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Murray Hill, Manhattan

The Murray Hill neighborhood of Manhattan derives its name from the Murray family, 18th-century Quaker merchants mainly concerned with shipping and overseas trade. Robert Murray (1721-1786), the family chieftain, was born in Pennsylvania and came to New York in 1753 after a short residence in North Carolina. He quickly established himself as a merchant and about 1762 rented land from the city for a great house and farm. The total acreage was just over 29 acres. In today's terms, the farm began a few feet south of Thirty-Third Street and extended north to the middle of the block between Thirty-Eighth and Thirty-Ninth Streets. At the southern end, the plot was rather narrow but at the northern end it went from approximately Lexington Avenue to a spot between Madison and Fifth Avenues. The great house was built on a since-leveled hill at what is today Park Avenue and Thirty-Sixth Street.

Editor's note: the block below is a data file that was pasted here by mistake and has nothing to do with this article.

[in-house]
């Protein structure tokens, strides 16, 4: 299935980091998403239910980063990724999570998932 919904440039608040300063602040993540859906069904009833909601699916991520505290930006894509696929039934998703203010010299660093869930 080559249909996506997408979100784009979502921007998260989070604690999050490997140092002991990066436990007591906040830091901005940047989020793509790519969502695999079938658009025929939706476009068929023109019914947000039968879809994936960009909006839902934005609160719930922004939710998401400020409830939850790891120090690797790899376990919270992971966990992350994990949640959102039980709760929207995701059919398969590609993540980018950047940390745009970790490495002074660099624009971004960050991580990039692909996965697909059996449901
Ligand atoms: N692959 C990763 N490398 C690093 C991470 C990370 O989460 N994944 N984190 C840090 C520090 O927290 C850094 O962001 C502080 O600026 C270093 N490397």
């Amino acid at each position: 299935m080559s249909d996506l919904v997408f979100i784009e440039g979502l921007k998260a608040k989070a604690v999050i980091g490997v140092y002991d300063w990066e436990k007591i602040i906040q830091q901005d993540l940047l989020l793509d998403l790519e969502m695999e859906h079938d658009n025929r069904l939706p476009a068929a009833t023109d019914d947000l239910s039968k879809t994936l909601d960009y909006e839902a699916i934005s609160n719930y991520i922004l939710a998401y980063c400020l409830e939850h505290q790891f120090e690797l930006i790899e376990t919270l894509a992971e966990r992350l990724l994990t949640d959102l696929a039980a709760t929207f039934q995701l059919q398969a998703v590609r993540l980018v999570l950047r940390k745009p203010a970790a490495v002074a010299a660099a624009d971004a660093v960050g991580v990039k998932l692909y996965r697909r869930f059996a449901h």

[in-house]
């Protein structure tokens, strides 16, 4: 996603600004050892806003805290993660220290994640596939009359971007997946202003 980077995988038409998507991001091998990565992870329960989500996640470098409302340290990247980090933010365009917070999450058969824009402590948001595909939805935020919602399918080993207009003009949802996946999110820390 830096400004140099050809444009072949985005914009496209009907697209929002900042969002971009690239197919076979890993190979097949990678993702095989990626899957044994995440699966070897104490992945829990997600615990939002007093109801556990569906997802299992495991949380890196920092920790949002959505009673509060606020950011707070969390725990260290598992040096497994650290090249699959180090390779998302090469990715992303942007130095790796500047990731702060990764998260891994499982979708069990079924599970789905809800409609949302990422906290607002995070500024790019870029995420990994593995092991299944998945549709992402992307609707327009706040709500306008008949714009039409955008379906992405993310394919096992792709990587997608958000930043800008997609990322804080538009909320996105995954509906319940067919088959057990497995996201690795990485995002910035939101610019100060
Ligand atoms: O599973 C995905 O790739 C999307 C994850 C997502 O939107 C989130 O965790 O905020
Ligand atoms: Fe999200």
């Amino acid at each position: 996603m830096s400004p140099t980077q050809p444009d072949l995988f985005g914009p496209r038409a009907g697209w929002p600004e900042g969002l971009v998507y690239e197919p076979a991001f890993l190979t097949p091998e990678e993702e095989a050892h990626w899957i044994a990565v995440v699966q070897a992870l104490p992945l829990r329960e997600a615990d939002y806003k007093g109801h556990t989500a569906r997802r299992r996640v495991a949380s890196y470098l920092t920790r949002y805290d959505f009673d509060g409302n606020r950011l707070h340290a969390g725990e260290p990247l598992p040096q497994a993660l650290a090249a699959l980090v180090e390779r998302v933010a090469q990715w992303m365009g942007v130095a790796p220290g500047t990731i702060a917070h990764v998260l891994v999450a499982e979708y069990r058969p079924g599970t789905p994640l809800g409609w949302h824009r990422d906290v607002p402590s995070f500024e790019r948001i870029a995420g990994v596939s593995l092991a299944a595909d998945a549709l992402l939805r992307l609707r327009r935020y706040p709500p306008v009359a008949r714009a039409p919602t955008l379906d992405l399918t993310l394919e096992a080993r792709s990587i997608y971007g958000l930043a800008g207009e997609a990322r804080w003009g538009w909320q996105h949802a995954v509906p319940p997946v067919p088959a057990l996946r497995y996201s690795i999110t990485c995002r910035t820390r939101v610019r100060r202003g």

The most illustrious member of the family was the oldest child, Lindley Murray (1745-1826). A New York lawyer, he was forced into exile after the Revolution as a loyalist, settling in York, England, where there was a Quaker community. In England, Lindley began writing school textbooks. He wrote 11 of them, beginning in 1798, and became the largest-selling author in the world in the first half of the nineteenth century. His textbooks were widely printed in Britain (particularly his English Grammar) but had their greatest success in the new United States, partly because no international copyright agreement existed and the books could be reprinted without royalties being paid. Some 15 million copies of Murray's books were sold in America and another 4 million in Britain. His most popular work was his English Reader, full of selections from the liberal-minded writers of the Scottish Enlightenment, most notably the Rev. Hugh Blair. Abrahm Lincoln praised the "English Reader" as "the best schoolbook ever put in the hands of an American youth." The English Reader utterly dominated the American market for readers for over a generation from 1815 into the 1840s. It was replaced mainly by the McGuffey series of reading texts, which began to appear in 1836.

The standard work on the Murray family is "The Murrays of Murray Hill" (Brooklyn: Urban History Press, 1998) by Charles Monaghan.



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